Now that was interesting. The healer had been born here, had left only long enough for training, and had returned; when Neoma visited the market, he invariably bought whatever healing herbs she had. She rather liked him, and had never heard him say anything disrespectful of her friends. Why was he arguing with the strangers?
Moments later, the healer strode out of the village towards the forest. The wind tossed his dark cloak around him, which made it hard to see, but Neoma thought he was carrying a wrapped bundle in both arms. He wasn’t coming in their direction, so they circled around to where they could intercept his path. Many of the villagers, more cautious, emerged from the village but stayed farther back. A few of the strongest, including the smith, were keeping a very close eye on a quartet Neoma had never seen, who were dressed in leather and fur and protesting quite vocally.
“What’s he doing?” Hickory whispered, puzzled.
Neoma shrugged. “Let’s find out.” She left the shelter of the trees and walked out to meet the healer. One thing she’d bought was a pair of good, sturdy leather boots, and she’d grown much better over time at weaving clothing for herself from moonlight, so at least she’d look presentable in front of what looked to be most of the village.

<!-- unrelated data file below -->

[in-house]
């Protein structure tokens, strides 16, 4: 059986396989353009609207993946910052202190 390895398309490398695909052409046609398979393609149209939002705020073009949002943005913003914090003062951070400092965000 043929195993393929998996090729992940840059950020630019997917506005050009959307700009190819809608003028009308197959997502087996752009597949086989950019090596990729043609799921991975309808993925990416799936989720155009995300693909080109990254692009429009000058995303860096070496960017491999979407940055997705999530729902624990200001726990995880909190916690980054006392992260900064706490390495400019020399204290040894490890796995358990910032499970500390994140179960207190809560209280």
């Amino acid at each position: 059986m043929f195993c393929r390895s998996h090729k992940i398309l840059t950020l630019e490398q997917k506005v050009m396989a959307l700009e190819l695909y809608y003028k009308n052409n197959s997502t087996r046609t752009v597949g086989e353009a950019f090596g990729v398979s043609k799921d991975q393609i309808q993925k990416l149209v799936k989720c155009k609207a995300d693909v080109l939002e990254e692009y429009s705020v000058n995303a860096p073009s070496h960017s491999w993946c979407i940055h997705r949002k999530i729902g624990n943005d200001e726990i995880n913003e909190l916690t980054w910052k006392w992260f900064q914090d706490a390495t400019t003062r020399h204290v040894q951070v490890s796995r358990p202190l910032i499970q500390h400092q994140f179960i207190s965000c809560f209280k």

The healer, a man with the usual local traits of brown hair, tanned brown skin, middling height, and sturdy build, paused to wait for her, struggling to keep his grip on the bundle he carried, which seemed to be trying to squirm away from him. From here, Neoma could hear plaintive whimpering. He’d brought the wolf cub? It couldn’t be anything else, though it was enveloped in a blanket, probably against injury—the cub’s, or his own.
As soon as she was close enough, he offered her the bundle of cub and blanket. “Here. This little one has been through enough. You can look after it better, I think.”
Neoma, awkwardly, wrapped both arms around the struggling bundle. “Where did they get him?”
The healer shook his head, expression sorrowful. “West of here. They killed the adults and brought the pelts with them. This one they thought they could train as if it were a dog, or sell as a novelty. That isn’t right.”
A novelty? Neoma looked down at the cub, which was still whimpering softly, though less urgently. Wolves weren’t so uncommon as all that.
The cub’s fur was a very dark grey, each hair frosted at the very tip with a much paler grey; she’d thought from the weight that it must be half-grown, but it had the short muzzle and rounded ears of a very young cub. This was neither one of the small red forest wolves, nor the somewhat larger grey wolves who thrived in thinner forest and open ground. This was an amarog cub, one of the much rarer, larger wolves who preferred broken or mountainous terrain. She’d heard they were both more intelligent and longer-lived than other wolves, as well, though she’d never encountered one in person before. She’d certainly never heard of their being any threat to humans or to human livestock.